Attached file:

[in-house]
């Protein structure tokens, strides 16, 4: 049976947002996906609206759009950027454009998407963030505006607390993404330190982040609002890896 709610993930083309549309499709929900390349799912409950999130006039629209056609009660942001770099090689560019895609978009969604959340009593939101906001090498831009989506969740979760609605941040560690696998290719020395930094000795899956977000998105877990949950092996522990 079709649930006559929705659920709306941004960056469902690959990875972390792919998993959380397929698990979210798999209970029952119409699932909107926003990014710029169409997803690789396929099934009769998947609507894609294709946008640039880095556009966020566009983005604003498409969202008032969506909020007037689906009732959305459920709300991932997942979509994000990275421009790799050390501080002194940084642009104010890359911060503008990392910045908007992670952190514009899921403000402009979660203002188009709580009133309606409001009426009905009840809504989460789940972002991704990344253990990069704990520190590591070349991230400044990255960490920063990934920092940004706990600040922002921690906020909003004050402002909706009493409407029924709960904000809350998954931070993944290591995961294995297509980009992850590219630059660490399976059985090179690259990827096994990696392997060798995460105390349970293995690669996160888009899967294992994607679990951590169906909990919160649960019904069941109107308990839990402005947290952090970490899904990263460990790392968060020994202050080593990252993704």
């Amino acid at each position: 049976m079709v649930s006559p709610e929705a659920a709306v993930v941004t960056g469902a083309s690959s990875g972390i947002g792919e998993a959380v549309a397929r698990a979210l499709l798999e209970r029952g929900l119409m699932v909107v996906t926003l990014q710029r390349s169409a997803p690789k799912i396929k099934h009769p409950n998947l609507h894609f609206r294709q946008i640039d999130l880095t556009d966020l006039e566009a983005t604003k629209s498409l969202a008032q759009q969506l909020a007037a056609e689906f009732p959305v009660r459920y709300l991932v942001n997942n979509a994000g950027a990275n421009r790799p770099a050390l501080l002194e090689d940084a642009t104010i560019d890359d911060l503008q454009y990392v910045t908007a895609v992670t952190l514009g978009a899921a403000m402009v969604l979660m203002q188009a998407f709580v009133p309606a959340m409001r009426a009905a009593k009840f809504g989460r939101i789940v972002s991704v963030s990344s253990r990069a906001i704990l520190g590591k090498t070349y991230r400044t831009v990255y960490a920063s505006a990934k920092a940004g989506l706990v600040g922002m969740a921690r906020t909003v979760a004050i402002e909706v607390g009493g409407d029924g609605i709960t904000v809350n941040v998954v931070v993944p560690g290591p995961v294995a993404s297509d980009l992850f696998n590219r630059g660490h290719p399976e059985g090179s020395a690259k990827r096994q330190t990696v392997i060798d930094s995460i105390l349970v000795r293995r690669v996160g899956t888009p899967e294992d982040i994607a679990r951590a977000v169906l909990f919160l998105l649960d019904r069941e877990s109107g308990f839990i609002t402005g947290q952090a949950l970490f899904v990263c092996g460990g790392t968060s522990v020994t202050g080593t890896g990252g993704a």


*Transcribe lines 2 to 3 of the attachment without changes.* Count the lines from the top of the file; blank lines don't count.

């Protein structure tokens, strides 16, 4: 049976947002996906609206759009950027454009998407963030505006607390993404330190982040609002890896 709610993930083309549309499709929900390349799912409950999130006039629209056609009660942001770099090689560019895609978009969604959340009593939101906001090498831009989506969740979760609605941040560690696998290719020395930094000795899956977000998105877990949950092996522990 079709649930006559929705659920709306941004960056469902690959990875972390792919998993959380397929698990979210798999209970029952119409699932909107926003990014710029169409997803690789396929099934009769998947609507894609294709946008640039880095556009966020566009983005604003498409969202008032969506909020007037689906009732959305459920709300991932997942979509994000990275421009790799050390501080002194940084642009104010890359911060503008990392910045908007992670952190514009899921403000402009979660203002188009709580009133309606409001009426009905009840809504989460789940972002991704990344253990990069704990520190590591070349991230400044990255960490920063990934920092940004706990600040922002921690906020909003004050402002909706009493409407029924709960904000809350998954931070993944290591995961294995297509980009992850590219630059660490399976059985090179690259990827096994990696392997060798995460105390349970293995690669996160888009899967294992994607679990951590169906909990919160649960019904069941109107308990839990402005947290952090970490899904990263460990790392968060020994202050080593990252993704």
């Amino acid at each position: 049976m079709v649930s006559p709610e929705a659920a709306v993930v941004t960056g469902a083309s690959s990875g972390i947002g792919e998993a959380v549309a397929r698990a979210l499709l798999e209970r029952g929900l119409m699932v909107v996906t926003l990014q710029r390349s169409a997803p690789k799912i396929k099934h009769p409950n998947l609507h894609f609206r294709q946008i640039d999130l880095t556009d966020l006039e566009a983005t604003k629209s498409l969202a008032q759009q969506l909020a007037a056609e689906f009732p959305v009660r459920y709300l991932v942001n997942n979509a994000g950027a990275n421009r790799p770099a050390l501080l002194e090689d940084a642009t104010i560019d890359d911060l503008q454009y990392v910045t908007a895609v992670t952190l514009g978009a899921a403000m402009v969604l979660m203002q188009a998407f709580v009133p309606a959340m409001r009426a009905a009593k009840f809504g989460r939101i789940v972002s991704v963030s990344s253990r990069a906001i704990l520190g590591k090498t070349y991230r400044t831009v990255y960490a920063s505006a990934k920092a940004g989506l706990v600040g922002m969740a921690r906020t909003v979760a004050i402002e909706v607390g009493g409407d029924g609605i709960t904000v809350n941040v998954v931070v993944p560690g290591p995961v294995a993404s297509d980009l992850f696998n590219r630059g660490h290719p399976e059985g090179s020395a690259k990827r096994q330190t990696v392997i060798d930094s995460i105390l349970v000795r293995r690669v996160g899956t888009p899967e294992d982040i994607a679990r951590a977000v169906l909990f919160l998105l649960d019904r069941e877990s109107g308990f839990i609002t402005g947290q952090a949950l970490f899904v990263c092996g460990g790392t968060s522990v020994t202050g080593t890896g990252g993704a």